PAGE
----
9. by   madwife2002
    Quote from June55Baby
    Down here in the South it would have to be "Hey, y'all!"

    Lol
    Yo would be good too.

    Lets be serious for a min, what on earth is the big problem with the word 'NURSE' in my experience most patients call you by your first name now. It seems to me that the male members of the'nursing' (should we change he word nursing too) population have nothing better to do than moan about the female word NURSE. Worry more about more serious issues like being called incompetent that would be worse.

    Or we could say here is the MAN nurse in case the patients dont notice the nurse is male. And here is the Woman nurse
  10. by   nursemike
    Quote from SmilingBluEyes
    we can reverse it to "yo" and have it work out ok.
    thanks for clearing that up

    as far as the origins of the word "nurse", google "male lactation."

    we can do (almost) anything the gals can. just sometimes not as well.
  11. by   begalli
    Quote from The Veridican
    It just strikes me as unusual that nursing would be a female dominated occupation, given what is required of a registered nurse. Obviously there are mostly female RNs, so obviously females are as capable as males in things such as scientific thinking, decision making, accountability, and apparently they have the physical strength that is required.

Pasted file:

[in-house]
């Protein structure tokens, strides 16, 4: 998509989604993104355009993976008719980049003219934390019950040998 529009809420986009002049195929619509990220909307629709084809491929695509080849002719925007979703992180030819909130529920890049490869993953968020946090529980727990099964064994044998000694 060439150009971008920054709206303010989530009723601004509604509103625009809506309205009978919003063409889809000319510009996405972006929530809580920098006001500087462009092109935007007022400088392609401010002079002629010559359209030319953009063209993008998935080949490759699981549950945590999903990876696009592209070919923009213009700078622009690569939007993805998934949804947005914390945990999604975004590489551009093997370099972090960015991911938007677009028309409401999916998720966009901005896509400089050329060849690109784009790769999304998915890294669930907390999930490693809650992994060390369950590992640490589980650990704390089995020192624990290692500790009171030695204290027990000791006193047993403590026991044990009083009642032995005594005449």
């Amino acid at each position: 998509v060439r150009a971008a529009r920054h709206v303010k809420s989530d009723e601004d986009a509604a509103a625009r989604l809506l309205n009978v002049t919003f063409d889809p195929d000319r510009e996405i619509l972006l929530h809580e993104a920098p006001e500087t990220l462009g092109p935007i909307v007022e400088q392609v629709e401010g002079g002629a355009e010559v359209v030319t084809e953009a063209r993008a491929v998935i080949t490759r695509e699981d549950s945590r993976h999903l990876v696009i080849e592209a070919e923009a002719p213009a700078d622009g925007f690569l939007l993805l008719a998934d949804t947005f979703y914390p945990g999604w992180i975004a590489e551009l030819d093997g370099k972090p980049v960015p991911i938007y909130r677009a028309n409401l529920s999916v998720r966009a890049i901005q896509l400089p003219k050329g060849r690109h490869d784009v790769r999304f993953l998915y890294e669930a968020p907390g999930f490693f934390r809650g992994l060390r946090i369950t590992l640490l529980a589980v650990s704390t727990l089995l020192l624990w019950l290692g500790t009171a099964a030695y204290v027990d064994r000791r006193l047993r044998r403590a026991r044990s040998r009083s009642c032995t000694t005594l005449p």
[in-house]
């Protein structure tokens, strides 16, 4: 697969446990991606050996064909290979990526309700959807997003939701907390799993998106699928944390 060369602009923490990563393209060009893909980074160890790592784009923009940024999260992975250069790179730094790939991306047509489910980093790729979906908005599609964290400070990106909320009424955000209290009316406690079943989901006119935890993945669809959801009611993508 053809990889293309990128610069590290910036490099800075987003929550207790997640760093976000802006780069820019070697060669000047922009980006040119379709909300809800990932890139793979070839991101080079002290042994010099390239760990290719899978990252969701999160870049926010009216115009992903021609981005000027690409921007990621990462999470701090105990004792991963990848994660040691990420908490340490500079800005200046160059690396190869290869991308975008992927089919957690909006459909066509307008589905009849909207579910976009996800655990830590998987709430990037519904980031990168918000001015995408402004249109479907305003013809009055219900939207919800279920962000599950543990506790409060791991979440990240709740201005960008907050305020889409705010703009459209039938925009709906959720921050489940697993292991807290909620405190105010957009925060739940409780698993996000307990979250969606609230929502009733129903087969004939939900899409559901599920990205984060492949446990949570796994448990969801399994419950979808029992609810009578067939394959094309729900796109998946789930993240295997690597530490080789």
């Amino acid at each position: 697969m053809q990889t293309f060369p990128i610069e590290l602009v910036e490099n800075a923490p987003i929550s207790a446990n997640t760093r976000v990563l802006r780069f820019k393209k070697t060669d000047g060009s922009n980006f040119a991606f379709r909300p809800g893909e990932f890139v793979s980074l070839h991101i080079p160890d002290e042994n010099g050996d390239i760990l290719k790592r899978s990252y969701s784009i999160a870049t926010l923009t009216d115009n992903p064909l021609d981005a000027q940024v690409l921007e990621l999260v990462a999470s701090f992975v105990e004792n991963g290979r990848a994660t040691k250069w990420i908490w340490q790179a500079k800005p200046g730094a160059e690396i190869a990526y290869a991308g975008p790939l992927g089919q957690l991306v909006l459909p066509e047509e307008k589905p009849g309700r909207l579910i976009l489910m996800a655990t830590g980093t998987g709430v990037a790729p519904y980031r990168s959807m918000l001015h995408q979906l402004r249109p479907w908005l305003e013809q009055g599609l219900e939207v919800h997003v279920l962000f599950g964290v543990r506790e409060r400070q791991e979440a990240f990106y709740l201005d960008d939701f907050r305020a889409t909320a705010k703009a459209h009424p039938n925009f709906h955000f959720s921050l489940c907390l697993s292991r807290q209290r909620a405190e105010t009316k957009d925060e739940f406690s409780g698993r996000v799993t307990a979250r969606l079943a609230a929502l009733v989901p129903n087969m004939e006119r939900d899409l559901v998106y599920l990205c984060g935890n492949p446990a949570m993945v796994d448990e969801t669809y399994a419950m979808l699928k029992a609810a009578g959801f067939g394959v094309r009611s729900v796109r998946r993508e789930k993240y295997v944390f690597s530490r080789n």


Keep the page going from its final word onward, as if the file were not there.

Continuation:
What is interesting is that there are so few men in nursing.
    It just strikes me as unusual that nursing would be an occupation interesting to men. Obviously there are some male RNs, so obviously males are as capable as females in things such as scientific thinking, decision making, accountability. I mean after all, some men do have the physical strength that is required.

    What is interesting is that there are so many women in nursing.

    Now doesn't that just sound silly? You may not realize it, but your comments are extremely sexist and yes, polarizing. Not necessarily polarizing of nurses according to the responses from men to this thread, but polarizing between the male and female genders.
  12. by   begalli
    Quote from nursemike?

    as far as the origins of the word "nurse", google "male lactation."
    Hey! I already did that one in another thread!

    Breast Men
    warning! kinda weird!
  13. by   markjrn
    Quote from The Veridican
    Well, since you ask, all of nursing is really a "male" endeavor. It's heavy, it requires scientific thinking, decision making, accountability, and these kind of traits are traditionally found in male dominated occupations.
    Well buddy, you're certainly entitled to your opinion, but IMHO, this statement makes women sound weak. You say this to my wife, and you'll be walking around carrying something in your pocket, and it won't be loose change! Did I mention that you'll also be a soprano? I don't consider her weak.